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Betty Blue Eyes is a porky charmer

It's rather more than A Private Function with songs.

Betty Blue Eyes.
Praise the pig.


A musical opening up of the 1984 movie A Private Function, 2011's Betty Blue Eyes brings the biting satire of Alan Bennett’s cinematic script to the stage in a musical that is caustic, touching and invigorating all at the same time.


Written for the stage by Ron Cowen and Daniel Lipman, with music by George Stiles and lyrics by Anthony Drewe, Betty Blue Eyes reflects the hypocrisy, frustrations and realities of the post-Second World War British class system. Staying close to A Private Function's plot, the musical follows the pignapping of an illicit porker, as it is prepared for a culinary feast in an austerity-stricken northern town organised to celebrate the 1947 wedding of Princess Elizabeth to Philip Mountbatten.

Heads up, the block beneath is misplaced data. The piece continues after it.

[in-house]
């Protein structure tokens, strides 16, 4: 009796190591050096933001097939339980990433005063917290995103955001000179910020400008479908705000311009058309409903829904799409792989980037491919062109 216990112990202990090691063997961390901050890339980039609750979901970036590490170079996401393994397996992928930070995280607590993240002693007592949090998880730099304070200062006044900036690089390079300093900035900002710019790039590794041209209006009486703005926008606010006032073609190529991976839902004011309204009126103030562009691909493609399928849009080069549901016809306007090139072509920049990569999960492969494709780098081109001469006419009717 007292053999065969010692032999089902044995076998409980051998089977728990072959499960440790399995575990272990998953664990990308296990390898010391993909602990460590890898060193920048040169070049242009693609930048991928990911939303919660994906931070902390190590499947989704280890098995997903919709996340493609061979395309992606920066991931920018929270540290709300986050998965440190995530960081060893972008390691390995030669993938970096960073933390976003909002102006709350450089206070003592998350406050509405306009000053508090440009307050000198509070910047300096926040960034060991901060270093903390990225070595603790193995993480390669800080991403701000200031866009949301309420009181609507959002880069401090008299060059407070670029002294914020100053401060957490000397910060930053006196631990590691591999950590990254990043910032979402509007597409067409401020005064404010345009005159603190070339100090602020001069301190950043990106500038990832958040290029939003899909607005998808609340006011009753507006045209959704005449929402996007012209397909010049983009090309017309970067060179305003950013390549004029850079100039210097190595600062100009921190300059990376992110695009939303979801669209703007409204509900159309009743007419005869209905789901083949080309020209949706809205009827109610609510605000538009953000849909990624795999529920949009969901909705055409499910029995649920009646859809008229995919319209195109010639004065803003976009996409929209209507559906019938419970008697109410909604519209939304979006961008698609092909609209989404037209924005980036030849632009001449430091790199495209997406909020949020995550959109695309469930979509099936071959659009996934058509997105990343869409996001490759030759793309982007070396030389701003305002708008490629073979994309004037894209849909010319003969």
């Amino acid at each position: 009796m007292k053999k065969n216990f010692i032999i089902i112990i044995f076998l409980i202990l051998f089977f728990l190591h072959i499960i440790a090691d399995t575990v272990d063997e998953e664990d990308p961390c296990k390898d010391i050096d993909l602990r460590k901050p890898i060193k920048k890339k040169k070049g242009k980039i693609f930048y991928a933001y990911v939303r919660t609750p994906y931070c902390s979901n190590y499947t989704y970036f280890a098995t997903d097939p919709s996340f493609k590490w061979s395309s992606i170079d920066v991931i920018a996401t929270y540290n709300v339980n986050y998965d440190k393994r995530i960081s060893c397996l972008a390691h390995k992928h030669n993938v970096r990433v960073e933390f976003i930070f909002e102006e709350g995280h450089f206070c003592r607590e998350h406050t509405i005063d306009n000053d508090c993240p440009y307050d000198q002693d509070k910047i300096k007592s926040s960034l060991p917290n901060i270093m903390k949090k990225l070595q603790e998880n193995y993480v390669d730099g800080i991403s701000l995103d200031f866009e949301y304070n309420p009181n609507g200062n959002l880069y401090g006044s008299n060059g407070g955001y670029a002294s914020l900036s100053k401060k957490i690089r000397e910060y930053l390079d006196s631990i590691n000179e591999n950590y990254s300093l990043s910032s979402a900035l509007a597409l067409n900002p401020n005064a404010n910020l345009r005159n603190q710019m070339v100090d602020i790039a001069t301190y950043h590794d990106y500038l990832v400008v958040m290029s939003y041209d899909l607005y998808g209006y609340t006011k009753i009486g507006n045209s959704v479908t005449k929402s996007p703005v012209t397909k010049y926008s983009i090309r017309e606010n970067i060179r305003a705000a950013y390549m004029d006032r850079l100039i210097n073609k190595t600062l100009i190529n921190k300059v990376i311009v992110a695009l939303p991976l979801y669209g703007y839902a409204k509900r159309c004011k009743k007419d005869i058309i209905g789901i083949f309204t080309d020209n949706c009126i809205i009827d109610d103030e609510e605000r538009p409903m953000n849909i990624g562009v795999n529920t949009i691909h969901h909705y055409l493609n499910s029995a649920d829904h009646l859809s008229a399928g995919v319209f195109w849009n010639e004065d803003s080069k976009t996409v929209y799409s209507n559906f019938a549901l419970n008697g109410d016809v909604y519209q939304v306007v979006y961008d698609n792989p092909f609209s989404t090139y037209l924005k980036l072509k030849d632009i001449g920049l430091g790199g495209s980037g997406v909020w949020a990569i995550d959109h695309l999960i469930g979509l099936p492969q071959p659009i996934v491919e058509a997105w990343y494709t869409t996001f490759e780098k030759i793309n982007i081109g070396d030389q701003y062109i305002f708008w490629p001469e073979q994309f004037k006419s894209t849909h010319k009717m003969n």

As well as building upon the raucous comedy of A Private Function, Betty Blue Eyes adds a layer of pathos to the tale and a mediation on the suffering endured by the British public during and immediately after World War II.